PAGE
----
If you want to make sure that installation worked, and you have the correct version, check like this:
$ which python
/opt/local/bin/python
 
$ python --version
Python 2.7.8

Using your MySQL server command line, create a MySQL database. I'm using the name 'djangodemo' for this example:
> CREATE DATABASE djangodemo

Install pip:
$ sudo port install py27-pip

If successful, MacPorts should give you this informational message: "To make the Python 2.7 version of pip the one that is run when you execute the commands without a version suffix, e.g. 'pip', run: port select --set pip pip27" Let's do that:
$ sudo port select --set pip pip27

Now we can install Django:
$ sudo pip install Django

Verify that Django is installed:
$ python -c "import django; print(django.get_version())"
1.6.6

Add the Python bin directory to your path. Add this line to your .bash_profile:
export PATH="$PATH:/opt/local/Library/Frameworks/Python.framework/Versions/2.7/bin"

If you're using MySQL, install the Python/MySQL connector:
sudo port install py-mysql

Now you can start building your project. The official Django tutorial is a great place to start.

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Installing node.js on a Mac from scratch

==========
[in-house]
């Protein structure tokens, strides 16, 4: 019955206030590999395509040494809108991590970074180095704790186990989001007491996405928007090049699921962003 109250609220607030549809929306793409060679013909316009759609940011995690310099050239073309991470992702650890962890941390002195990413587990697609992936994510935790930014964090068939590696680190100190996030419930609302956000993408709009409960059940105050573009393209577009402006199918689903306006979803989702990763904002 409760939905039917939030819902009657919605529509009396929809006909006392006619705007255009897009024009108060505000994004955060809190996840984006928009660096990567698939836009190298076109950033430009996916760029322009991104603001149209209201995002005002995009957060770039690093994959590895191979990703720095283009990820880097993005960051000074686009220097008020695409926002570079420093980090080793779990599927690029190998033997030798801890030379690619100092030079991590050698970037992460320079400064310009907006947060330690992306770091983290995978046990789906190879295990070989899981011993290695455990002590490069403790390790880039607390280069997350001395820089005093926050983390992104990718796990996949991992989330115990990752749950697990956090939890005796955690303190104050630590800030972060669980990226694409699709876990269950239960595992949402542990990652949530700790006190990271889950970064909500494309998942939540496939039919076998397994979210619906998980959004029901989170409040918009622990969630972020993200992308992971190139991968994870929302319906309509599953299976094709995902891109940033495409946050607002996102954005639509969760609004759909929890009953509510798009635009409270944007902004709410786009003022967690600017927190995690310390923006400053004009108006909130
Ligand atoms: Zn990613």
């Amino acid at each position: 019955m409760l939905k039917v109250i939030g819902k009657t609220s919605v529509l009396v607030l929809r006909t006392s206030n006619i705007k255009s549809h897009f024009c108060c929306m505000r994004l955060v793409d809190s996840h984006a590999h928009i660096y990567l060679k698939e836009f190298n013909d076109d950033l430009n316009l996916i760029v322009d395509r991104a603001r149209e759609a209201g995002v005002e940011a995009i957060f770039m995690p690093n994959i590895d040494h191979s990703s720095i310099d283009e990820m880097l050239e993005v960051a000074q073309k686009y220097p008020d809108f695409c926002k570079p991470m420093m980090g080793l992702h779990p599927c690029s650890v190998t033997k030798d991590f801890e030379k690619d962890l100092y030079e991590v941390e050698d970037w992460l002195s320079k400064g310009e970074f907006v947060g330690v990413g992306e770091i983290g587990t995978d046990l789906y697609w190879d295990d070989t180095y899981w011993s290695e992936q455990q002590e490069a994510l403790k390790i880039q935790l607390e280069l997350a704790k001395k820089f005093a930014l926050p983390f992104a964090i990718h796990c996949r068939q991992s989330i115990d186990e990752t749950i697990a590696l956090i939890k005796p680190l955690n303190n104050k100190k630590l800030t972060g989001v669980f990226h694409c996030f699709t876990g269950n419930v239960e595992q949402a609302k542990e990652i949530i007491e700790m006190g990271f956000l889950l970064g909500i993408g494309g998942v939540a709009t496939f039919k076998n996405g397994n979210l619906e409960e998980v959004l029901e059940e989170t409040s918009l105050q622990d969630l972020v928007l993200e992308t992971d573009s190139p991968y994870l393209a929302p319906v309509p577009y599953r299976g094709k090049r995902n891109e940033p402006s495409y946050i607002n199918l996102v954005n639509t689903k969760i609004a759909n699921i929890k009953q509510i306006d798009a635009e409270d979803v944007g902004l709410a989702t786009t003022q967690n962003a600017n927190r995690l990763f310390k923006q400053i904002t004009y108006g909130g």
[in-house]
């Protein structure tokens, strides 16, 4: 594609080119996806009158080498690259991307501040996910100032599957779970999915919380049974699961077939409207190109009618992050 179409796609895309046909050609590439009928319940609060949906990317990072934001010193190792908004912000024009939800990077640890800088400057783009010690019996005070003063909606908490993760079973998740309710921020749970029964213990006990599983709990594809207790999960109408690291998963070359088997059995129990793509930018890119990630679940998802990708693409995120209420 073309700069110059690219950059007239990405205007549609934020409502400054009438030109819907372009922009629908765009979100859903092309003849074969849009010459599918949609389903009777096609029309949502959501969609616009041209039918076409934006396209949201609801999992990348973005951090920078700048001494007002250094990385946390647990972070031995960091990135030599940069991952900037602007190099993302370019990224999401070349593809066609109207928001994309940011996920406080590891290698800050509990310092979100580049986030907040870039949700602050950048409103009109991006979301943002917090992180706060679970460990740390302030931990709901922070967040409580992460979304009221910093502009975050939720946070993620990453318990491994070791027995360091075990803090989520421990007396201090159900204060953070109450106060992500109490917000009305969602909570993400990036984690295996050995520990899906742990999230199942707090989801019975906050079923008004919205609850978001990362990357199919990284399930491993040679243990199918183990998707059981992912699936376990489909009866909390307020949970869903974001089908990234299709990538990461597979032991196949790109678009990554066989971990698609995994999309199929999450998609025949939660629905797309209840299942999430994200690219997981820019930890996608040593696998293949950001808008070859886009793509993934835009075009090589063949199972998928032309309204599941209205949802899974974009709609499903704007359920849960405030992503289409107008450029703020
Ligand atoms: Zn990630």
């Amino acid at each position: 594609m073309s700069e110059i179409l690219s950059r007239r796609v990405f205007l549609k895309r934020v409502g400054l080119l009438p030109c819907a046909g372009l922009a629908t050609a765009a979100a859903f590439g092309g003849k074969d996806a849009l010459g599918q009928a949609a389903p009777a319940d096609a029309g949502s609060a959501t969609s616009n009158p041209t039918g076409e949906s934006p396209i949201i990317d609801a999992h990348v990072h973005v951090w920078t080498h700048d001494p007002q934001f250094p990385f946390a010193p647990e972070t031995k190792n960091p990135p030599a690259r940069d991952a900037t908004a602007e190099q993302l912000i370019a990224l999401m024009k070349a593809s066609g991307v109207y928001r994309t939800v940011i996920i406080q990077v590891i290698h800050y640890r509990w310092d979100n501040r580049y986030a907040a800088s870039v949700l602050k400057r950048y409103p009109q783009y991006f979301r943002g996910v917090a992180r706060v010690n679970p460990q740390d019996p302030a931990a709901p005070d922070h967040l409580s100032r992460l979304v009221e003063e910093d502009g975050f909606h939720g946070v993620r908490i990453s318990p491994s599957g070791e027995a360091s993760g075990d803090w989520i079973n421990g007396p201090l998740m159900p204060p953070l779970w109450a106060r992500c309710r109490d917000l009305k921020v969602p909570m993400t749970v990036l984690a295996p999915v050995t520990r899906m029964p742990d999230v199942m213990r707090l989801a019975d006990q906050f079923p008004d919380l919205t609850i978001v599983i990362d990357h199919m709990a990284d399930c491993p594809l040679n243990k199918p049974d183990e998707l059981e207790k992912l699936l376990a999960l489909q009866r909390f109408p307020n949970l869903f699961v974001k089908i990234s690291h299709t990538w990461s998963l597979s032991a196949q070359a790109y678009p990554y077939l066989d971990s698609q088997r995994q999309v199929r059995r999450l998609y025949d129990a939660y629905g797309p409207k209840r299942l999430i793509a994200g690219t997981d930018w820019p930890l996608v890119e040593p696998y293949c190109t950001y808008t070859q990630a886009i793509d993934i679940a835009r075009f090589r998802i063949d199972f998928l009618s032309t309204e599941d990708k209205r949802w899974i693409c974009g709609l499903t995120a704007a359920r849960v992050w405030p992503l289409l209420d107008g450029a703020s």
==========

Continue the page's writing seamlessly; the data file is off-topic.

Every other month or so I've had the need to provision a clean Mac with a node.js development environment. I've summarized my steps here for quick reference (mostly for myself, but perhaps other people will find this useful).

1. Install Xcode from the Mac App Store.

2. Activate Xcode license: sudo xcodebuild -license

3. Install command line tools: xcode-select --install. This will bring up a prompt that asks you if you want to install the command line tools. Click "Install" to continue.

4. Download and install MacPorts

5. Use MacPorts to install node.js and node package manager: sudo port install nodejs npm

6. Use npm to install socket.io: npm install socket.io (or npm install -g socket.io to install it globally)

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Locally and Remotely Renaming a Branch in Git